While going through the Packet Tracer labs on the Intense School site, I noticed that there was none that covered the basic router configurations using the CLI (Section 4.2 of the exam objectives) and so, we will be doing that in this lab.
Our lab setup for this article is very simple as shown below:
Two files are attached to this article:
basic_rtr_config_init.pkt: This Packet Tracer file contains the lab setup with only the devices and the necessary interface connections.
basic_rtr_config_final.pkt: This Packet Tracer file contains the lab fully configured to meet the tasks.
The tasks for this lab are as follows:
Configure the hostname of R1 as “RTR1” and R2 as “RTR2”. Also set the clocks on the devices to the current date and time.
Configure the link between R1 and R2 to be on the network 192.168.12.0/24. R1’s IP address should be 192.168.12.1 while R2’s should be 192.168.12.2.
Configure an enable password of “cisco123” on R1 and also a password of “cisco123” on the VTY lines. Ensure that the passwords are not stored in clear-text in the configuration.
Configure a username of “cisco” with a password of “cisco123” on R2. Ensure that this user can connect to R2 using SSH and is placed at a privilege level of 15. Configure another user “cisco2” on R2 with a password of “cisco2123”. This user should be placed at privilege level 2 when he connects via SSH.
Only SSH should be allowed as a remote management protocol on R2 and inactive sessions should be disconnected after 20 seconds.
When users open a remote management session (via Telnet) to R1, the following warning should be displayed at login: “AUTHORIZED PERSONNEL ONLY!”
Ensure that the devices do not lose their configuration even if they are restarted.
Note: Do not enable AAA for any of the tasks.
Task 1: Hostname and Clock
When you turn on a new Cisco IOS device and connect to it via the console, you may see the System Configuration Dialog shown below which can help you configure basic settings on the device:
I have not used this System Configuration Dialog in the real world and I’m not sure I know anyone who has so we just answer “no” and are presented with the router prompt (User EXEC mode). We can then go ahead to the privileged EXEC mode (using the enable command) to begin our configuration.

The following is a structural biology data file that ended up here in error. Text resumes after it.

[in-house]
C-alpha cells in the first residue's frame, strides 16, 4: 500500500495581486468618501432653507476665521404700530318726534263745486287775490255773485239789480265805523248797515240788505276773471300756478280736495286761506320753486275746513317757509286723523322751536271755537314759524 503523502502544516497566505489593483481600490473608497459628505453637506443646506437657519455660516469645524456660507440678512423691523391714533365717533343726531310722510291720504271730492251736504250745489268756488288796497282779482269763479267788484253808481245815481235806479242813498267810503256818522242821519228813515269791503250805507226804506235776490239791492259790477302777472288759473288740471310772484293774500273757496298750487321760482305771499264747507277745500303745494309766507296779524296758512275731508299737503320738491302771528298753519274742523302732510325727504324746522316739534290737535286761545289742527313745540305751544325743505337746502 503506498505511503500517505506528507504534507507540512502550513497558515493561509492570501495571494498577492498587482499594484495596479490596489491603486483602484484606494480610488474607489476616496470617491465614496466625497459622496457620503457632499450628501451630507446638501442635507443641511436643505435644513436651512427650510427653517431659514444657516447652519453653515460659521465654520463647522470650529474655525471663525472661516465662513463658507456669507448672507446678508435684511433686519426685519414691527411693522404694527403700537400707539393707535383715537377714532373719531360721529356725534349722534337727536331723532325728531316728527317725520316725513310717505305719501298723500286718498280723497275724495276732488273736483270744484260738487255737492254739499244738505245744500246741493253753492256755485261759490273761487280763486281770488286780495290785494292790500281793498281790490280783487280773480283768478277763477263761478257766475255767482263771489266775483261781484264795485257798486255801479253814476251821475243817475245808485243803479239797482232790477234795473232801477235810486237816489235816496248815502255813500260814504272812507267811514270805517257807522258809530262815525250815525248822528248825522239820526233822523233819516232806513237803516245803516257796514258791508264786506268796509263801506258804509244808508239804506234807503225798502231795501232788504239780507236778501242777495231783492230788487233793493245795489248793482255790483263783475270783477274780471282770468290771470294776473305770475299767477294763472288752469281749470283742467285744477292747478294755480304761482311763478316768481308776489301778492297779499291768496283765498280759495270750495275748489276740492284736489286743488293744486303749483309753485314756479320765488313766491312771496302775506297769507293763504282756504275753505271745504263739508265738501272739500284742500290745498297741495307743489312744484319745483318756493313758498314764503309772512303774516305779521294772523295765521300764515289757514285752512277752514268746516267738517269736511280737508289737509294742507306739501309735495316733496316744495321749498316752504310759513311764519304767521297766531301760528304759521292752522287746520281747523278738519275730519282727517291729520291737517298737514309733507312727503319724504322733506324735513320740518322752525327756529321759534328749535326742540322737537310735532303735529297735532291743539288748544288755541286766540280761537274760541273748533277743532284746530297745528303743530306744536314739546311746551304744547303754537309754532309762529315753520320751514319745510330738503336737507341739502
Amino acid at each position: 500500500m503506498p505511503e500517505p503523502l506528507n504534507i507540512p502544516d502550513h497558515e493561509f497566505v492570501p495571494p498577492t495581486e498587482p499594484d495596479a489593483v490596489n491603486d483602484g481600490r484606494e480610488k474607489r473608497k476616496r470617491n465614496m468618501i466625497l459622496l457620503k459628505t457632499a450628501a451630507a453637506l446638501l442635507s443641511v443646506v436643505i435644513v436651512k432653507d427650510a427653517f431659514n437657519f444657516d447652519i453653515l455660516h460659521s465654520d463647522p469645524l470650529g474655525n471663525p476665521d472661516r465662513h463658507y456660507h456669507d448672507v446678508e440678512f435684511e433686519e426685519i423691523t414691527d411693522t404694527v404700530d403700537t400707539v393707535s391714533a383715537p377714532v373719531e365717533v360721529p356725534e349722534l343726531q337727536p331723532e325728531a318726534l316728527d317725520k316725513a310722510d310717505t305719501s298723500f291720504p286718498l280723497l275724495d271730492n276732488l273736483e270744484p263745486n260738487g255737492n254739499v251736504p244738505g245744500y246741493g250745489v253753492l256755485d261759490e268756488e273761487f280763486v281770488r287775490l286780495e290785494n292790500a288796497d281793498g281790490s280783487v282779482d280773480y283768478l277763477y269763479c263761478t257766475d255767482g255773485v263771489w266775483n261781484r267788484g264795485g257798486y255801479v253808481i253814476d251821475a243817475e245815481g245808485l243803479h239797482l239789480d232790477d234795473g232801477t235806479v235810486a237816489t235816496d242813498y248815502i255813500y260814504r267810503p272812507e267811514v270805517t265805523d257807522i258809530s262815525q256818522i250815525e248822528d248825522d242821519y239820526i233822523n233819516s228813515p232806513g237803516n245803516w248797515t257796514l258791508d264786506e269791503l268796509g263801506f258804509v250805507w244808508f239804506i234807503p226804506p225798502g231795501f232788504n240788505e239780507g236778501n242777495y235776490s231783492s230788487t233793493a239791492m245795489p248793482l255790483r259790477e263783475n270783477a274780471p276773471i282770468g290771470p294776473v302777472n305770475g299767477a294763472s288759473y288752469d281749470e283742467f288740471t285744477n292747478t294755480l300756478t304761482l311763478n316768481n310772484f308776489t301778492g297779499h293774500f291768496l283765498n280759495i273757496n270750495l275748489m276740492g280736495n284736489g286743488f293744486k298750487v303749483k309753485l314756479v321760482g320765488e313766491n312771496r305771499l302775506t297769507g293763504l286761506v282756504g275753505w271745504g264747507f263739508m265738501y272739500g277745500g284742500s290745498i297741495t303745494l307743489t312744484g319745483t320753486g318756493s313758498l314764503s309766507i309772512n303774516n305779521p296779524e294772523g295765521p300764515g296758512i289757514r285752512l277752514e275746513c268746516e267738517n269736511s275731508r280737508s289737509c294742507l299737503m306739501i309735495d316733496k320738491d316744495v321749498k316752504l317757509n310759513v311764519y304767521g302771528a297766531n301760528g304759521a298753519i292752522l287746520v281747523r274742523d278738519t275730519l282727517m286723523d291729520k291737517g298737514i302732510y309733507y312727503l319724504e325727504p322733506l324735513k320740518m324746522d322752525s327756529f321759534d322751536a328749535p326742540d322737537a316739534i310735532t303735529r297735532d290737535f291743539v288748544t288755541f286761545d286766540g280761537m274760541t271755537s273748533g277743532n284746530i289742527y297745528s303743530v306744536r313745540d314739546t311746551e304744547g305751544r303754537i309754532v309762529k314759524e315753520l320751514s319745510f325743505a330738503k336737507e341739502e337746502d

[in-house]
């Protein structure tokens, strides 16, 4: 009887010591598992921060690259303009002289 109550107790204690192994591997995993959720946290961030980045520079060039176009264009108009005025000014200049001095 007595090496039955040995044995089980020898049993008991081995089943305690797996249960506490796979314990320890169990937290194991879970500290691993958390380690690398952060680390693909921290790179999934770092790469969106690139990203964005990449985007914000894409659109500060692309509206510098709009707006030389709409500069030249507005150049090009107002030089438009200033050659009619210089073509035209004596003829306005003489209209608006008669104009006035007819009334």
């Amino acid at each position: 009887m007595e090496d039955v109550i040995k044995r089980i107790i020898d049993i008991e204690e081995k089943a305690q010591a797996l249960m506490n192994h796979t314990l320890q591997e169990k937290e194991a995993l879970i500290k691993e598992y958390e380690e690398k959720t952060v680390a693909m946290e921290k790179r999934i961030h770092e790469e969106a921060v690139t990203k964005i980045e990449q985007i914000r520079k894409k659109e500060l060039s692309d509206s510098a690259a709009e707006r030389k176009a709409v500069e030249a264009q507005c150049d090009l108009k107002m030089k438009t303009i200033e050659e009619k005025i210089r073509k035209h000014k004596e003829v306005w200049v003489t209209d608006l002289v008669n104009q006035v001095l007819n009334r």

To set the clock on a Cisco router, we use the clock set command which is actually an EXEC level command (not global configuration mode). We configure a hostname using the hostname command. Therefore, the configuration on the routers is as follows:
! R1 hostname RTR1 end clock set 14:42:00 Oct 30 2015 ! ! R2 hostname RTR2 end clock set 14:42:00 Oct 30 2015
Note: This configuration assumes you are in global configuration mode.
When you change the hostname of a Cisco router, the change is immediate so the only thing we need to verify is our clock settings which can be done using the show clock command:
Task 2: Interface IP Address
IP addresses are configured per interface and by default, physical interfaces (e.g. Fa0/0, Gi0/0) are in the shutdown state so we need to bring them up using the no shutdown command. The configuration to meet this task on the devices is as follows:
! R1 interface FastEthernet0/0 ip address 192.168.12.1 255.255.255.0 no shutdown ! ! R2 interface FastEthernet0/0 ip address 192.168.12.2 255.255.255.0 no shutdown
One of the easiest ways to verify your interface settings is to use the show ip interface brief command because it gives a nice summary of the interfaces, their IP addresses and their link/protocol status:
Task 3: Enable and Line Password
From a security standpoint, configuring an enable password is not recommended because it is stored in clear text in the router’s configuration. Even if we use the service password-encryption command, the encryption algorithm offered by this command is so weak. However, since that is what the task asks for, let’s go ahead with the configuration: